The National Industrial Union of the Dominion of Canada – also known as “One Big Union” (OBU) – was born out of a desire to unite all workers into a single union, driven by class rather than profession, occupation or nationality. Aggressive in its willingness to strike to further the interests of its membership, the OBU was painted as “radical” by Canada’s political and business interests, who claimed it threatened the safety of the country.
As Canada’s economy industrialized through the early years of the 20th century, its workforce also changed. Once an economy driven by local craftsmen, skilled labourers and farmers, Canada’s cities were now filled with a mass, unskilled labour force drawn to work in the factories, mills and construction yards.
Canada’s West was also quickly growing and already chafing under the economic and political control based in the East. Its rapidly growing labour force and union movement reflected this geographic divide.
Workers in the west had a much more radical tradition. Many immigrants had come from socialist traditions and were looking for a new world order in a new land. The creation in 1905 of the Industrial Workers of the World found its strength in the western US and Canada and was symbolic of those views. Uniting all workers into one union was, many believed, the way to build true solidarity and achieve the social forms they wanted.
But Canada’s labour movement was dominated by unions from the East, which were controlled by American unions and focused on representing skilled workers in craft unions. The 1902 convention of the Dominion Trades and Labour Congress (TLC) saw the expulsion of most independent Canadian unions, including the Knights of Labor, which was the strongest voice for industrial workers, and a union that admitted almost all skilled and unskilled workers, women, and racialized workers.
Support for World War I and conscription further divided Canada’s unions. While the TLC supported the war and conscription, opposition to both was strong in the West. In 1917, western union leaders were outraged when Canadian labour leaders attended an American Federation of Labour (AFL) conference to call for labour to support US entry into the war and signed a pledge of loyalty to “the Republic of the United States against enemies, whomsoever they may be.” They saw it as an act subjugation to American interests and American craft unions.
The following year, well known British Columbia coal miner, labour organizer and Vice-President of the British Colombia Federation of Labour (BCFL), Albert “Ginger” Goodwin, was hunted down and murdered as a draft dodger – but western workers knew why he died. He had stood up to the coal companies and the government in his opposition to the war and to conscription. His death sparked Canada’s first general strike in Vancouver.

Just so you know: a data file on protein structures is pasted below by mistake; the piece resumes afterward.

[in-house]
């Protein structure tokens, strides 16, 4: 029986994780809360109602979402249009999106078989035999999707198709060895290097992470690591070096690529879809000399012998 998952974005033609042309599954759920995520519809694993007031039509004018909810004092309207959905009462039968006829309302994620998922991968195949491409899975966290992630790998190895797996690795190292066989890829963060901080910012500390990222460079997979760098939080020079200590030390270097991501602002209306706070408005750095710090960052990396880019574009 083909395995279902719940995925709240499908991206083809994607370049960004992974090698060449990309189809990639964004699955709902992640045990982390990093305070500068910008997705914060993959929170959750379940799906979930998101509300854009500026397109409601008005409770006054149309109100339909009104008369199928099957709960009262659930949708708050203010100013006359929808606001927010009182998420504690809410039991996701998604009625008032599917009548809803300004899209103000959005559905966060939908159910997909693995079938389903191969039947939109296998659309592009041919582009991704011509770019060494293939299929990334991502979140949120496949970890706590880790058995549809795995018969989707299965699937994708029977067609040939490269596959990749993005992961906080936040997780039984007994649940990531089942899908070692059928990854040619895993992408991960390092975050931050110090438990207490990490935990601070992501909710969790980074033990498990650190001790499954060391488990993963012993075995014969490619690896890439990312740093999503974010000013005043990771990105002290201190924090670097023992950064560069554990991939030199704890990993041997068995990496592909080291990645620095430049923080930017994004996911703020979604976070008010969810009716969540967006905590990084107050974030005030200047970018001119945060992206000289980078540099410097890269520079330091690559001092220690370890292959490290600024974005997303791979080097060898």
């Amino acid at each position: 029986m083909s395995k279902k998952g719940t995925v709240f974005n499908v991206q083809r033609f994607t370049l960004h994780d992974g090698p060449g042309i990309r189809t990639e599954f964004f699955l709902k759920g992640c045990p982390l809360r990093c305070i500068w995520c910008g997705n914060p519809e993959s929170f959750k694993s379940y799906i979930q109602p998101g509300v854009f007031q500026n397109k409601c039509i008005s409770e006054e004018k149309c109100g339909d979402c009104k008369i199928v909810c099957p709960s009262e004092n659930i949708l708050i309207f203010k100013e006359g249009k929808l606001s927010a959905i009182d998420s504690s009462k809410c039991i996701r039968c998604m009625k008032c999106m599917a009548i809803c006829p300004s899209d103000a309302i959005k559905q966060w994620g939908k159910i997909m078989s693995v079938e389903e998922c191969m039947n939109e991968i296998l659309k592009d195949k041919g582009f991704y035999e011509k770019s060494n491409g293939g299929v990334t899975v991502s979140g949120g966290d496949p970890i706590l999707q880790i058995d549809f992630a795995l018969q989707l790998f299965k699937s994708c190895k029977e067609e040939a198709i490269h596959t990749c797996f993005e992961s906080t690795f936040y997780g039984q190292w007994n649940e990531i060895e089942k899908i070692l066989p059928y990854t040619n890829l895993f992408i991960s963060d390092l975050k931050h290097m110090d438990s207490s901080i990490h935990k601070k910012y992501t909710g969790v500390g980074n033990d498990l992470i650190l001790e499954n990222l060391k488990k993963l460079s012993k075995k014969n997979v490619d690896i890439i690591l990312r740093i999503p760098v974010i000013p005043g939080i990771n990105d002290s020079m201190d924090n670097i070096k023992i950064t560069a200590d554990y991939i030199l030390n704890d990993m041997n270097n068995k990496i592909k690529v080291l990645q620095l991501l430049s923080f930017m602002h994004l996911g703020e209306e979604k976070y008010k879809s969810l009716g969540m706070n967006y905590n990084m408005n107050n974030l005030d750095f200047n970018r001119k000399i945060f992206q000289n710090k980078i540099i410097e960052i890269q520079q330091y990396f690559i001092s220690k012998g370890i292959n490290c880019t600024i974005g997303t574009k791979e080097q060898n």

After the war, the workers and their families who had sacrificed much over the previous years were not willing to do so any longer. Soldiers returned from the war to unemployment. The prosperity they fought to secure was not being shared. Workers across Canada demanded better, so they organized and the strongest voices for change came from the West.
In 1919, at the annual “Western Labour Conference” meeting of western TLC unions, held in Calgary, things came to a head. Some 250 delegates representing major unions from Winnipeg to Victoria attended – the BCFL went so far as to move its convention to Calgary that year so more delegates could go. Years of frustration and alienation convinced a majority of those delegates to vote in support of a resolution to form a new “revolutionary industrial union”, separate from the AFL and the TLC. A founding convention for this “One Big Union” was set for June 1919.
Time was not on the OBU’s side. Before the founding convention happened on June 4, workers in Winnipeg went on a general strike. Many OBU supporters in Winnipeg were imprisoned and some deported following the suppression of the strike, so could not attend. The new union was founded but faced a changed landscape. After the defeat of strikers in Winnipeg, employers and governments were more willing to use all of the tools at their disposal against organizing workers, often with the support of the TLC.
The OBU was a moderate force in the West until 1956 when it merged into the newly formed Canadian Labour Congress (CLC). It never gained the strength that its founders had hoped for and, until the 1970s, the labour movement in Canada was largely controlled by unions based in the United States.
Today, the CLC is Canada’s largest labour organization. It brings together 55 national and international unions, 12 provincial and territorial federations of labour, and represents over 3.3 million workers. Over more than 60 years, the CLC has been instrumental in supporting the labour movement’s many achievements.